National Emergency Library provides controversial service


Krishita Dutta, Reporter

With the world paused, people everywhere are left with nothing but ample of time in their hands. For many, this translates into the perfect time to plop into a comfy corner and race through all those books that haven’t been read yet. However, for those who don’t have a pile of unread books in the back of their shelves and can’t afford the next seven books of their favorite series, the National Emergency Library has come to their rescue while causing a debate.

The Internet Archive, based in San Francisco, recently opened the National Emergency Library, a digital collection of 1.4 million books published before 2015 as a way to provide resources during the COVID-19 pandemic. The books range anywhere from non-fiction, scientific books such as “A Brief History of Time” by Stephen Hawking to quick-paced thriller novels such as “The Girl on the Train” by Paula Hawkins.

The library is intended to be used only during this pandemic. The National Emergency Library will be open until June 30 (or until the national emergency is over, whichever is later). E-books can be obtained by creating a free account on the website. 

The Internet Archive website states that the collection of books was published to support emergency remote teaching, research activities, independent scholarship, and intellectual stimulation while universities, schools, training centers and libraries are closed. 

However, one issue has sparked debate — is the act of giving out the digital copies for free piracy? According to Susan Augustine, a librarian for U-High’s Pritzker Traubert Family Library, arguments can be made on both sides of the case.

The financial repercussions for authors who are already being hurt right now in this economy is something to worry about.”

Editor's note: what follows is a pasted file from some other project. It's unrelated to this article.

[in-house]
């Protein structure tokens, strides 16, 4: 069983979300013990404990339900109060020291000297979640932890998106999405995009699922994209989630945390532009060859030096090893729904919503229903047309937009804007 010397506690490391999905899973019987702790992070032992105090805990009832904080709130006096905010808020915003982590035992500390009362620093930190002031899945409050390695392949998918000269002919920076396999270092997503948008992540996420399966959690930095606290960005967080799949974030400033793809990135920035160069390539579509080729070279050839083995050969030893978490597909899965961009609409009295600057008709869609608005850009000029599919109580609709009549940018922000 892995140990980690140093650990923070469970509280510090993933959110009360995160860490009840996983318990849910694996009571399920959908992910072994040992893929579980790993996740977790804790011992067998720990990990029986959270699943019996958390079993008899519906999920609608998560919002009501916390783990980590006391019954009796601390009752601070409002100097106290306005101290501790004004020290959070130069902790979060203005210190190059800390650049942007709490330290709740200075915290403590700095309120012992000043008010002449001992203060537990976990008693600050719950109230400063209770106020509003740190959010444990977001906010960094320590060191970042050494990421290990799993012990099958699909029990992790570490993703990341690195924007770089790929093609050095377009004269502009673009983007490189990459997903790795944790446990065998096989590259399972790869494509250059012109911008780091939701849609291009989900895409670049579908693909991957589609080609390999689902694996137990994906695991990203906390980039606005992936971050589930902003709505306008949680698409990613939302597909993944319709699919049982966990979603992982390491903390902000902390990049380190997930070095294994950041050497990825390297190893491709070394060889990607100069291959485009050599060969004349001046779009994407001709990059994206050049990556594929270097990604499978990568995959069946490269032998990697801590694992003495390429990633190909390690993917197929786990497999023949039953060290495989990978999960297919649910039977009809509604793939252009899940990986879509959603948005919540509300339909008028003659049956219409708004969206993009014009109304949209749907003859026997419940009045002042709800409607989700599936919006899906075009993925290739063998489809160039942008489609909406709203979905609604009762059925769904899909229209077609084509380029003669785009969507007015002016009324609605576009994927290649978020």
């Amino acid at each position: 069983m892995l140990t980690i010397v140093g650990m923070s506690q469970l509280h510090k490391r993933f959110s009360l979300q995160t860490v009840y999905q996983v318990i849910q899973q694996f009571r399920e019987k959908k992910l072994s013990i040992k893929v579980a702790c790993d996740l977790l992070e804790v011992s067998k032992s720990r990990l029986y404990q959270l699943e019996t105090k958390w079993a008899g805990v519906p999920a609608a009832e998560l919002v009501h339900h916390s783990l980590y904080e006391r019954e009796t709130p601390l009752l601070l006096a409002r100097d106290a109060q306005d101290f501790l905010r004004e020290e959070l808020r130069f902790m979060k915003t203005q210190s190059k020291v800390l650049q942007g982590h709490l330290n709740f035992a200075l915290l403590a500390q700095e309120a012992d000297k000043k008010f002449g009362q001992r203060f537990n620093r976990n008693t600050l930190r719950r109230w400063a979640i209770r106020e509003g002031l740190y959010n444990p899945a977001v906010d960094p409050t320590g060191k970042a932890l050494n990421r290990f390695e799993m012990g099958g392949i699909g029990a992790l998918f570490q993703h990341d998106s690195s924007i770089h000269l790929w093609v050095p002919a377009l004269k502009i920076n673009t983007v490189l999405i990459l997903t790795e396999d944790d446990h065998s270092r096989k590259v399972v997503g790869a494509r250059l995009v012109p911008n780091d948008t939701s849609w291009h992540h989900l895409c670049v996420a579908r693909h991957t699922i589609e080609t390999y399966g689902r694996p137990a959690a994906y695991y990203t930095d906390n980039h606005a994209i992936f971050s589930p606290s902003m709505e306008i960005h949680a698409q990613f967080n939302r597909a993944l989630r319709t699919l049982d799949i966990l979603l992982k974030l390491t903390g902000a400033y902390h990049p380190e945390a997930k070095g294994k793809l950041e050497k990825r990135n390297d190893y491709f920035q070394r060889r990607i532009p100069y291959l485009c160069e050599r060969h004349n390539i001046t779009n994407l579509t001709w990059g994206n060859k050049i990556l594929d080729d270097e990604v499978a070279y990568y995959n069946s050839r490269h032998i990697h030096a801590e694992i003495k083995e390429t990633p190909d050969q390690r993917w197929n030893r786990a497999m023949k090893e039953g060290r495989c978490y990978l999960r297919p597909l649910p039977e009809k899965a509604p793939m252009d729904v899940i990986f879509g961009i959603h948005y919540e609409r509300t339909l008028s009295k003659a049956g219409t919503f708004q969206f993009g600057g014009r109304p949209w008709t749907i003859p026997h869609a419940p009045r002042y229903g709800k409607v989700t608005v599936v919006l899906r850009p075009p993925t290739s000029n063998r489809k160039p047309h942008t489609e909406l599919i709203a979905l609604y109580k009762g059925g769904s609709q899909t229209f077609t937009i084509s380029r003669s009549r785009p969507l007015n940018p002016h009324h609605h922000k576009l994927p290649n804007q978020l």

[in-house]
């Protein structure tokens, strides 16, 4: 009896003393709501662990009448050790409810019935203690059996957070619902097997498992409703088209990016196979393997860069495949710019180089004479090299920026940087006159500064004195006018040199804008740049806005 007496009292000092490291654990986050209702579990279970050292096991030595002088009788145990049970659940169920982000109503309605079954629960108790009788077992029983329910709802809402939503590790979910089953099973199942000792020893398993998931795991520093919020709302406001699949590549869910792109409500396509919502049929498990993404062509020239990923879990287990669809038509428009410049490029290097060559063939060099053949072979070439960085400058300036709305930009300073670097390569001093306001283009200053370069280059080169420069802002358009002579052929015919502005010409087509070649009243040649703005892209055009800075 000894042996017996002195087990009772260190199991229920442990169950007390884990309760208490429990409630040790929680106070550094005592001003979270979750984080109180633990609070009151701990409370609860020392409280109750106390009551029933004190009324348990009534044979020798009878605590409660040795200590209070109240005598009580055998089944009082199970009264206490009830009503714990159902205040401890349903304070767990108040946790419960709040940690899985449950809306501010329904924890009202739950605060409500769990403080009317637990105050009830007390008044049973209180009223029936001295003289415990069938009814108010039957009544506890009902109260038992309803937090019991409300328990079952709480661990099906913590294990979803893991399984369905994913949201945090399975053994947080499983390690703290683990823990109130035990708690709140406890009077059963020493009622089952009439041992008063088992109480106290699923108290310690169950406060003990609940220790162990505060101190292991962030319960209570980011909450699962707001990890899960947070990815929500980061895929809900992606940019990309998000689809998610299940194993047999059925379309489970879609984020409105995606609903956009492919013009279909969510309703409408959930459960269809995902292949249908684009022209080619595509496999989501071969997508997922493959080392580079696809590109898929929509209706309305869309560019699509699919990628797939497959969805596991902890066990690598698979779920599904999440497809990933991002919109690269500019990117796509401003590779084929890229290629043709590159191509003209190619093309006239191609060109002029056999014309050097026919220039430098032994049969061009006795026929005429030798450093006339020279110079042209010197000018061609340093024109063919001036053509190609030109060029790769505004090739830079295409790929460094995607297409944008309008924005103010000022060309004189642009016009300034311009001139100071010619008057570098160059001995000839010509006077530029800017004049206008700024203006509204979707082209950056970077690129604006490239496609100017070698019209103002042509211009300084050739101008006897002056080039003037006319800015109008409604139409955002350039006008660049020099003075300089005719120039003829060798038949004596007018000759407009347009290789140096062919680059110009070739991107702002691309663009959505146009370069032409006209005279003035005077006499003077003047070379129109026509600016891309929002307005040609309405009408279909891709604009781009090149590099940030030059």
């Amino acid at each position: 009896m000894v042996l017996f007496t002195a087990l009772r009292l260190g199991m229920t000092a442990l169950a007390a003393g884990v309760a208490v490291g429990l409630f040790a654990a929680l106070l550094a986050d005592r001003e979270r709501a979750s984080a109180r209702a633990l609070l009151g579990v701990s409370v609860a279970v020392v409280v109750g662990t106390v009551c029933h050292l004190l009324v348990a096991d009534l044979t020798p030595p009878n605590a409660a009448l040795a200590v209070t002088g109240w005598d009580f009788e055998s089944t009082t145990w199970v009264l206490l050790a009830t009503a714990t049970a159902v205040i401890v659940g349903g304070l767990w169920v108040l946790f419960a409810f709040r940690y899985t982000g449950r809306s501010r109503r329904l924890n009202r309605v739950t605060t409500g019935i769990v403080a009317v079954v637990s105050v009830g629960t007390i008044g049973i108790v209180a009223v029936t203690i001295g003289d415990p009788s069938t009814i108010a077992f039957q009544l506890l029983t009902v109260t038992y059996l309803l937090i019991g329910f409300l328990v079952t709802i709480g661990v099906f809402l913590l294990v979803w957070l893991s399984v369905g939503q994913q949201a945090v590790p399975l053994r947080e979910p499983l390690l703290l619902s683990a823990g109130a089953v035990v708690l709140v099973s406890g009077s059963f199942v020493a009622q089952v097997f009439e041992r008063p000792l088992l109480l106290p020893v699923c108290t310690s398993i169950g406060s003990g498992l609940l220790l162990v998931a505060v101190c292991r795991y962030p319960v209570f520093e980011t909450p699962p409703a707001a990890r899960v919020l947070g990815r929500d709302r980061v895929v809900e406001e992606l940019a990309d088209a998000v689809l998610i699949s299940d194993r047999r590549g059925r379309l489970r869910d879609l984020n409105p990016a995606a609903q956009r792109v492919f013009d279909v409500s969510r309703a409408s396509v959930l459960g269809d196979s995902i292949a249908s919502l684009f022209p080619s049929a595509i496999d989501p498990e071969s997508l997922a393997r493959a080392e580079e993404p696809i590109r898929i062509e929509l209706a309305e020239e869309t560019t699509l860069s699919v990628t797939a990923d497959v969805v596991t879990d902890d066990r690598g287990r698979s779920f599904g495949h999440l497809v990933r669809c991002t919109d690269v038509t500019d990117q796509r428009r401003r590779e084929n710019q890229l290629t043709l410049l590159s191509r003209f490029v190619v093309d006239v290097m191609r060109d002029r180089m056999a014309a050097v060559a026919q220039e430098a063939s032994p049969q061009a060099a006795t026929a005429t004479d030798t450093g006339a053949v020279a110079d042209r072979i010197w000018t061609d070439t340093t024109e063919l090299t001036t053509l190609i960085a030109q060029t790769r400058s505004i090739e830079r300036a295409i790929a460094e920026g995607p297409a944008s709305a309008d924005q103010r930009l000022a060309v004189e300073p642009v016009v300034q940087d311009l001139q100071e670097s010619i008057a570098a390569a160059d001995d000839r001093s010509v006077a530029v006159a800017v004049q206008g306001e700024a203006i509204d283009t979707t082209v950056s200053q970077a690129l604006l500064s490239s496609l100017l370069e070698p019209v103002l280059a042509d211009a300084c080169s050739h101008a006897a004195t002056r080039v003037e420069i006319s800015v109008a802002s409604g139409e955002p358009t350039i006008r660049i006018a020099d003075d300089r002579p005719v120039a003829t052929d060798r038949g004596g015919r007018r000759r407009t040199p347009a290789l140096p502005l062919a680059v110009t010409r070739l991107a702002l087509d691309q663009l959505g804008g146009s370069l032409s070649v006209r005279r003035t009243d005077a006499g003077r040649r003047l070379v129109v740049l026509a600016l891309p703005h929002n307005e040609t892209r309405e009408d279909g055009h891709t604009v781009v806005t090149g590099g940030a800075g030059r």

— Susan Augustine, Librarian

“As a librarian, I’m always in favor of more access for people,” Ms. Augustine said. “I think it could be helpful, thinking about the freshman this year with their [independent reading] project, and how they can’t get their hands on the physical copies.”

On the other hand, Ms. Augustine believes that it’s important to take the writers into consideration, who have been arguing that the National Emergency Library violates their copyright and ability to make a living.

“I worry about the writers and I want to protect their creative endeavors,” Ms. Augustine said. “The financial repercussions for authors who are already being hurt right now in this economy is something to worry about.” 

Overall, Ms. Augustine believes that the website has both pros and cons, and she strongly encourages teachers to use the University of Chicago’s Regenstein Library. 

“We’re so fortunate that we have that connection right now,” Ms. Augustine said.

According to Ms. Augustine, “I can see how it would be helpful with individual cases, but in the global picture it does seem problematic.”